The Sweet Hell Inside

(Critical Survey of Contemporary Fiction)

In his first book, Slaves in the Family (1998), Edward Ball told the story of his own family's history of slave ownership and of his search for the descendants of his family's slaves. In this new book, Ball turns his attention to some of his distant cousins. The Harleston family began with a relationship between South Carolina slave owner William Harleston and one of his slaves, Kate Wilson. The tie between the two continued after slavery ended with the defeat of the South in the Civil War and Kate's eight mixed race children became part of Charleston's circle of light-skinned African American families.

Ball concentrates on one branch of the Harlestons, the family of Kate's fifth child, Edwin G. Harleston. Known as Captain Harleston because he owned and operated a cargo boat for a time, Edwin learned the funeral business from his sister's husband, Edward Mickey. This business maintained the Harleston family in middle class comfort, but it could not protect them from the pains of intensifying racial segregation and legal discrimination.

Following the history through the life of Mrs. Edwina Harleston Whitlock, who provided many of the reminiscences and family records, Ball manages to show how the family's past was intertwined with many of the important events of African American history. One of Captain Harleston's daughters married the influential Reverend Daniel Jenkins, who ran an orphanage with a band that produced some of the key figures in American jazz. Captain Harleston's son, Edwin A. Harleston, struggled as an artist and maintained ties with W.E.B. Dubois and with members of the Harlem Renaissance.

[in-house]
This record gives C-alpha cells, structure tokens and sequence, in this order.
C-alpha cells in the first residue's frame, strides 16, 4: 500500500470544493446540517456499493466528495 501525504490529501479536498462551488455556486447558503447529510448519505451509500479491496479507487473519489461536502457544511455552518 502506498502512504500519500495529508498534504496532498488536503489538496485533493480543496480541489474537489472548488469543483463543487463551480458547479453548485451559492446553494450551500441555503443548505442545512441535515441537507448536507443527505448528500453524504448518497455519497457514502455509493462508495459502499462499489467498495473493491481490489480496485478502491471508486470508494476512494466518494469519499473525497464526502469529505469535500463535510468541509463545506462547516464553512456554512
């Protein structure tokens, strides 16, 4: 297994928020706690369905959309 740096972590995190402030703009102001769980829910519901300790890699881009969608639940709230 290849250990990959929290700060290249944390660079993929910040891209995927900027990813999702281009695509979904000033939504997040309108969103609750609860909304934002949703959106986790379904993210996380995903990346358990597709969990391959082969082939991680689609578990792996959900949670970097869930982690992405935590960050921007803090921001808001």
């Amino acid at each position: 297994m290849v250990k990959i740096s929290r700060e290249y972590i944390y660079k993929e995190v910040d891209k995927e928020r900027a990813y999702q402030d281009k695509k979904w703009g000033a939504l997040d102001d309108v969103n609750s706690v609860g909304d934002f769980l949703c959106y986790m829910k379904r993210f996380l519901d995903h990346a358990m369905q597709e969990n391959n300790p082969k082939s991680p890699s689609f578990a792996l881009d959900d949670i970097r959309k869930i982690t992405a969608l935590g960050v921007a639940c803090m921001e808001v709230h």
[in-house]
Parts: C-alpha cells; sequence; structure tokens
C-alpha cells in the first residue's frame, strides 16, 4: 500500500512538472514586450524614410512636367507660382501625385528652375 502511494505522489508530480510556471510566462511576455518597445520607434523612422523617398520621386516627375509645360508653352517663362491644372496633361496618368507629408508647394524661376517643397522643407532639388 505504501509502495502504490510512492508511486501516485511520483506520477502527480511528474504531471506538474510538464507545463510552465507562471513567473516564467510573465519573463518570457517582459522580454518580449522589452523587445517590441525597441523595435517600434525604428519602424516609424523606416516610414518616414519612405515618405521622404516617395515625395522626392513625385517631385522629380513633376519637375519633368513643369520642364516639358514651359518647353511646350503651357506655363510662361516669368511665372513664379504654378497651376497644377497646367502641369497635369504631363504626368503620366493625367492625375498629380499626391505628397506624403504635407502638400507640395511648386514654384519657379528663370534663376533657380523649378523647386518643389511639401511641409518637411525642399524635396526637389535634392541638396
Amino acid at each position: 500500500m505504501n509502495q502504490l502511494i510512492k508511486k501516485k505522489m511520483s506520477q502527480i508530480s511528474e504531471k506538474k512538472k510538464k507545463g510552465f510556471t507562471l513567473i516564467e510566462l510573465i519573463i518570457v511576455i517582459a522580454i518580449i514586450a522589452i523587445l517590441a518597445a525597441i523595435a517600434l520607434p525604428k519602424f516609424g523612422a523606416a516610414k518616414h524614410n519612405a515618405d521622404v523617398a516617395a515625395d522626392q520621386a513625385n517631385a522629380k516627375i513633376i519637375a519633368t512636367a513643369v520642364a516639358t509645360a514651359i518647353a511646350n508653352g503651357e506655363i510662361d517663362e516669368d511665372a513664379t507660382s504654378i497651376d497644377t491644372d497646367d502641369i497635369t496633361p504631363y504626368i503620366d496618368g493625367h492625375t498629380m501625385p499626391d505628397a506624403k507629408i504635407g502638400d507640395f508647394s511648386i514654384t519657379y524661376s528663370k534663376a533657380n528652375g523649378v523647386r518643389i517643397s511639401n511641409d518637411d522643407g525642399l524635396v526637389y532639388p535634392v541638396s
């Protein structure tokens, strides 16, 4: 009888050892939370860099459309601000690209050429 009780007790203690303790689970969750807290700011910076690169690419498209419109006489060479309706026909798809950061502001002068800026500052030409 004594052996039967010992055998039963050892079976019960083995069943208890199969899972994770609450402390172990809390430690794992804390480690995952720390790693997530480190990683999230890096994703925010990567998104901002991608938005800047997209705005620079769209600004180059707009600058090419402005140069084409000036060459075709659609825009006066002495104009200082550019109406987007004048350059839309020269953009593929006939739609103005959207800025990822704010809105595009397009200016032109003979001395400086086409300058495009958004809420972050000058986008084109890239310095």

Ball has managed to create an intriguing account of the complicated social and sexual ties between black and white Americans, of the wounds inflicted by racial discrimination, and of the changes in American society over the course of a century and a half.